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Video: Lock-Up Torque Converters 101

This video covers the fundamental differences between lock-up and non lock-up torque converters, including a breakdown of the anatomy of a lock-up torque converter, and the advantages of using one. Check it out:

On this installment of Quick Flicks were going to address a question that we had on our previous torque converter video. The question was, what about lock-up converters? I think a lock-up converter in comparison to a standard converter is a little mysterious in the fact that it does operate a little differently than the standard torque converter does.

For most of us that have been building muscle cars or street rods, for the most part if we were using an automatic transmission, we were using the standard three-speed automatic in a lot of these applications. Most three-speed automatics use a standard non lock up converter. This means that your going to have a percentage of loss throughout the drivetrain with that converter because that converter does not have a lock up device in it, and that has always been the downfall to having an automatic transmission in any vehicle is the fact that you have somewhere between a five to 10 percentage drivetrain loss of power throughout that assembly.

Whereas in comparison if you go with a transmission that goes with a lock-up converter in it, you get that full transfer of power once the lock up piston engages inside that converter. This is becoming more and more relevant in builds today because more and more people are building vehicles for not just performance, but for fuel mileage as well, so they can go ahead and use more aggressive gearing on the street and they need that extra overdrive gear set in that transmission. We are seeing this mostly in the automatic overdrive world where those transmissions require a lock-up converter to operate correctly.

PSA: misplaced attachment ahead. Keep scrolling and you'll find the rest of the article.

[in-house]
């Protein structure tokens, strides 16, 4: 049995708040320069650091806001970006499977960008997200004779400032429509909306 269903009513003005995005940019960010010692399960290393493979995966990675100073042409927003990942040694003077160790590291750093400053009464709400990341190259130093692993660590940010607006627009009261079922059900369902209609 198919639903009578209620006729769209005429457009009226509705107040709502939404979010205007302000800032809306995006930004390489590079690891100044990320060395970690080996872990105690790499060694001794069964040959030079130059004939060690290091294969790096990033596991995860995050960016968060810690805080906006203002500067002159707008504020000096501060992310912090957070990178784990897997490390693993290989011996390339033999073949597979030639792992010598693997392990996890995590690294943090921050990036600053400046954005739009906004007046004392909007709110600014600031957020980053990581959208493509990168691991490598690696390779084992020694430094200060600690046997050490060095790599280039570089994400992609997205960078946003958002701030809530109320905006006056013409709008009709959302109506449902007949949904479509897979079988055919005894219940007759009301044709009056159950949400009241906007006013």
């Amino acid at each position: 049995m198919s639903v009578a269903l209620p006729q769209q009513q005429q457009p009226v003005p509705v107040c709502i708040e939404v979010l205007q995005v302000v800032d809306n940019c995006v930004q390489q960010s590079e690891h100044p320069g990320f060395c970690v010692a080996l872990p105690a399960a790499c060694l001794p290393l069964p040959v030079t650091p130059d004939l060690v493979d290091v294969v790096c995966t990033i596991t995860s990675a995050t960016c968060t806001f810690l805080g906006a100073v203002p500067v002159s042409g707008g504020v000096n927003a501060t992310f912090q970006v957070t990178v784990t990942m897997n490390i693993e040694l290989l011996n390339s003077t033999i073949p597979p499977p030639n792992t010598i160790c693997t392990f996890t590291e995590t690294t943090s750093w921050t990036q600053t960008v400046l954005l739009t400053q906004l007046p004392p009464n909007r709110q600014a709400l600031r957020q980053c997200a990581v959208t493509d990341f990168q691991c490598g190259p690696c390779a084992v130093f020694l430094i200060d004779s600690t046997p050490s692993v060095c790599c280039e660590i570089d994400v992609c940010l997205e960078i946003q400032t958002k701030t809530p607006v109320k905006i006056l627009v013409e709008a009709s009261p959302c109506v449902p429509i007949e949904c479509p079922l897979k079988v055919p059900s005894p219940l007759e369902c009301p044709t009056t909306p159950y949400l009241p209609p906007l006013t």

What’s happening with a lock-up converter is once that transmission senses a certain mile-per-hour, or a certain rpm, it’s going to go ahead and engage a lock-up piston that’s actually going to be on the back side of the converter against the turbine assembly. You’ll notice that on the input shaft assembly on that automatic overdrive transmission you will not have the standard two shafts that you have seen, there is actually going to be a third shaft that is really small, that is going to be the engagement unit for that piston assembly inside that converter. The benefits to this for the most part these days is that you have the ability to have a vehicle that is maybe aggressive on the street but has some race car manners at the same time, and what it does for you is once it reaches a certain speed, it locks that piston up and now you get better fuel mileage and at the same time the vehicle doesn’t seem like it has as aggressive gearing in it.

As seen in this image you will notice that a lock-up converter looks very similar to that of a regular non lock-up converter–it still maintains the standard impeller, turbine, and stator assembly, but it’s also going to add a lock-up piston device to go ahead and put it into lock-up mode when necessary.

Hopefully this video will clear up any questions you had about how lock-up torque converters operate. Feel free to leave comments or questions in any of these videos. See ya soon.

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